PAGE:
Christopher Eccleston explores some of the most controversial verdicts in British history for Sky History in The Guilty Innocent

Doctor Who star Christopher Eccleston returns to British television screens tonight with The Guilty Innocent. The Sky History documentary series marks the famous actor’s first presenting role, as he looks into two notoriously controversial convictions. This first series features two cases, those of George Davis and James Hanratty. These fascinating stories are brought to life in an exploration of how the justice system decided its verdict and what it says about our world today.

 

Each meticulously researched episode of The Guilty Innocent will see Christopher Eccleston lead an in-depth contemporary investigation into some of the world’s most controversial convictions. Using archive footage, talking head interviews with historical experts and reconstruction, each exciting close-ended episode will bring to life these fascinating stories and explore why and how the system got the wrong person and what it says about our world today.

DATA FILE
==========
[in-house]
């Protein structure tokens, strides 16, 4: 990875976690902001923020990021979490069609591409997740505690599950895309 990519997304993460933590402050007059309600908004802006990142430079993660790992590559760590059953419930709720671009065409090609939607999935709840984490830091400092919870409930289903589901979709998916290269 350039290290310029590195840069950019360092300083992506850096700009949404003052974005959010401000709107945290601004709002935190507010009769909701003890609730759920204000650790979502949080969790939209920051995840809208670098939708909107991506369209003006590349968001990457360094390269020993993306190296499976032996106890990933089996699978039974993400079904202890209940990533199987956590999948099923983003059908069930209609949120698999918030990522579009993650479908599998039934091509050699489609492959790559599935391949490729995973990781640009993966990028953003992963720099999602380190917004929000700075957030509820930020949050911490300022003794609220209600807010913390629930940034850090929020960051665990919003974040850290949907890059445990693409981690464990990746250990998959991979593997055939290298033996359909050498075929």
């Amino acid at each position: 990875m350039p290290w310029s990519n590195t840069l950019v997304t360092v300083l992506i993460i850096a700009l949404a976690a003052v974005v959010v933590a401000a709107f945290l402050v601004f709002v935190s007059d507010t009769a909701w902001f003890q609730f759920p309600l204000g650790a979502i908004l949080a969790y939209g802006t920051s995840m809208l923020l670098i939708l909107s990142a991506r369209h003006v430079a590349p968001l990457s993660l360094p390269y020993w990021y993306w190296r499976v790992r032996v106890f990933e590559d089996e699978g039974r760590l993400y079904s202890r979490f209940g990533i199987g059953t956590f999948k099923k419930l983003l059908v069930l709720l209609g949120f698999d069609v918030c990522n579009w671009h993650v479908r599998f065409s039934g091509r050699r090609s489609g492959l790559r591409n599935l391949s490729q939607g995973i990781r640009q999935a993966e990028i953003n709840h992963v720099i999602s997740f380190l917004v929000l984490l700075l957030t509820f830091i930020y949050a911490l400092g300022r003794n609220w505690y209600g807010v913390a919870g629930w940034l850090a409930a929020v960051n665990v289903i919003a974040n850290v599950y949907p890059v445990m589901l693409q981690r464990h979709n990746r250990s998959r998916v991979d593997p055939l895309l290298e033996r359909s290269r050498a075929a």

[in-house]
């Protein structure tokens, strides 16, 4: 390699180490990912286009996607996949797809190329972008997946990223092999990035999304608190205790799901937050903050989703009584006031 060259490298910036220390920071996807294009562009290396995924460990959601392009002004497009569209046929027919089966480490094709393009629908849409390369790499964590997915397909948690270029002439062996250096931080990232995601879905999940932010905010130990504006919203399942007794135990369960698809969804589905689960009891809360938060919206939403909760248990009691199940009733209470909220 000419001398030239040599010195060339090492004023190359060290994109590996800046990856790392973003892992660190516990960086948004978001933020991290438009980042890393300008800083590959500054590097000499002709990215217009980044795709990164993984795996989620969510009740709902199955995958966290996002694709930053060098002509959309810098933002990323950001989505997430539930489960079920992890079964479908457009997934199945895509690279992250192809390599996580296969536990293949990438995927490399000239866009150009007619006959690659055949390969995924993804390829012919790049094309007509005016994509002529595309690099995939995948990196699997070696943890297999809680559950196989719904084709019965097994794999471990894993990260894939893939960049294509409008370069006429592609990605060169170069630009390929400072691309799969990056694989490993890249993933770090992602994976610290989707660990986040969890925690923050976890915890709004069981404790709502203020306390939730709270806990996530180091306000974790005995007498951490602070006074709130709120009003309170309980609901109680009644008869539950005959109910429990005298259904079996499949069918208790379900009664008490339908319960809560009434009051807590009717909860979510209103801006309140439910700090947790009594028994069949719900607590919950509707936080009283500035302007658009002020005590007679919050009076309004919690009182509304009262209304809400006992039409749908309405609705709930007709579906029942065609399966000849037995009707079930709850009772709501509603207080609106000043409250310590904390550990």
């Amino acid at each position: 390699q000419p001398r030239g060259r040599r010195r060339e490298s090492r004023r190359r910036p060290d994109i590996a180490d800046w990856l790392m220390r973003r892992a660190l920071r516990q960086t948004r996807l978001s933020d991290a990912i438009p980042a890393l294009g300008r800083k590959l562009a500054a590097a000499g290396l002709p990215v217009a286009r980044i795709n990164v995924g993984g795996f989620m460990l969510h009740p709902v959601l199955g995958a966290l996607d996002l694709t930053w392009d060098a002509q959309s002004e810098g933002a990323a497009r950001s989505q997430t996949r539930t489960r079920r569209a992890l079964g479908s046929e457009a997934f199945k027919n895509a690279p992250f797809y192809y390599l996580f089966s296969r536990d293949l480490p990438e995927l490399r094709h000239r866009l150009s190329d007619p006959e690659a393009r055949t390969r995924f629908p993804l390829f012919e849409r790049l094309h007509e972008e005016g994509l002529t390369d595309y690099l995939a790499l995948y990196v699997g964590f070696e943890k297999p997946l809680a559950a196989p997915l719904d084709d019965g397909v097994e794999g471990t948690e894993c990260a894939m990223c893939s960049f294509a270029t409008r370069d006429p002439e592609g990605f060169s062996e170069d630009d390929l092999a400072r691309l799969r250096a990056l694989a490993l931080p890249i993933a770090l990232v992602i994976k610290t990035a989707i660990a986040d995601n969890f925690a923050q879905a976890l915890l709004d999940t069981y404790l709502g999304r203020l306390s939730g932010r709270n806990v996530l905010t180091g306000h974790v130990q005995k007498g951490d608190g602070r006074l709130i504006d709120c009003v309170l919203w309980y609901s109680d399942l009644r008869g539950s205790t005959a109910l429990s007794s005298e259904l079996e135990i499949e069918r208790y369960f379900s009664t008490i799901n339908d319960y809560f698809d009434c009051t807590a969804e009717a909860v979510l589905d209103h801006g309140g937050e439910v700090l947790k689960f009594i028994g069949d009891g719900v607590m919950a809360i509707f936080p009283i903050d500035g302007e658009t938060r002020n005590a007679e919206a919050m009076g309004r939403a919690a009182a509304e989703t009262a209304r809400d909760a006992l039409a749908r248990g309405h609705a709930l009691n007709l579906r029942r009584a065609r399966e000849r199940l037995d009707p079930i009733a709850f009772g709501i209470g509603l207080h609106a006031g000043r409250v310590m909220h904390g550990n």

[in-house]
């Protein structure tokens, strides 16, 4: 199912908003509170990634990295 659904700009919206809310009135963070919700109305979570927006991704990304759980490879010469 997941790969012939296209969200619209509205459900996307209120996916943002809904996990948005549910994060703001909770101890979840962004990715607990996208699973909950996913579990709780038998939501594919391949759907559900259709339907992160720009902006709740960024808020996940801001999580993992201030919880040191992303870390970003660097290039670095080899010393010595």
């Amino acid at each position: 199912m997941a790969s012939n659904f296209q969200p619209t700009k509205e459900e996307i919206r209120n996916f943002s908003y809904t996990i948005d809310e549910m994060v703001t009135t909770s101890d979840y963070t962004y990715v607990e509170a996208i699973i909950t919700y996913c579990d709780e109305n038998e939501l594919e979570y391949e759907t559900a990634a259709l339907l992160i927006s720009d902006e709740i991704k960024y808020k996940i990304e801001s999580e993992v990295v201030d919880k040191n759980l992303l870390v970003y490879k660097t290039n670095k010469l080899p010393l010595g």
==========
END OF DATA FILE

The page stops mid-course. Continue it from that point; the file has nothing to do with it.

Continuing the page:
On the case of George Davis, and the “George Davis is innocent, ok?’ motto that began to appear across England in protest, Eccleston says, “I was just a child so just seeing the graffiti. Usually, the graffiti I saw was about football allegiance or the name of a pop star. I remember thinking ‘George Davis’ was not a particularly exciting name. It’s not ‘Jimi Hendrix’, it’s not ‘Marvin Gaye’, it’s not ‘MUFC’, so what is that?

“Of course, my mother and father would have known but I had no idea it was the tip of this working-class grassroots movement of rebellion and challenge”

Although this is Eccleston’s first documentary, the subject echoes the role that first brought him to national attention. Let Him Have It starred the future Doctor Who as a young man with learning difficulties convicted and executed for the use of the ambiguous phrase “let him have it,” to a fellow criminal.

 

The Guilty Innocent with Christopher Eccleston starts at 9pm on the 14th of May on Sky History

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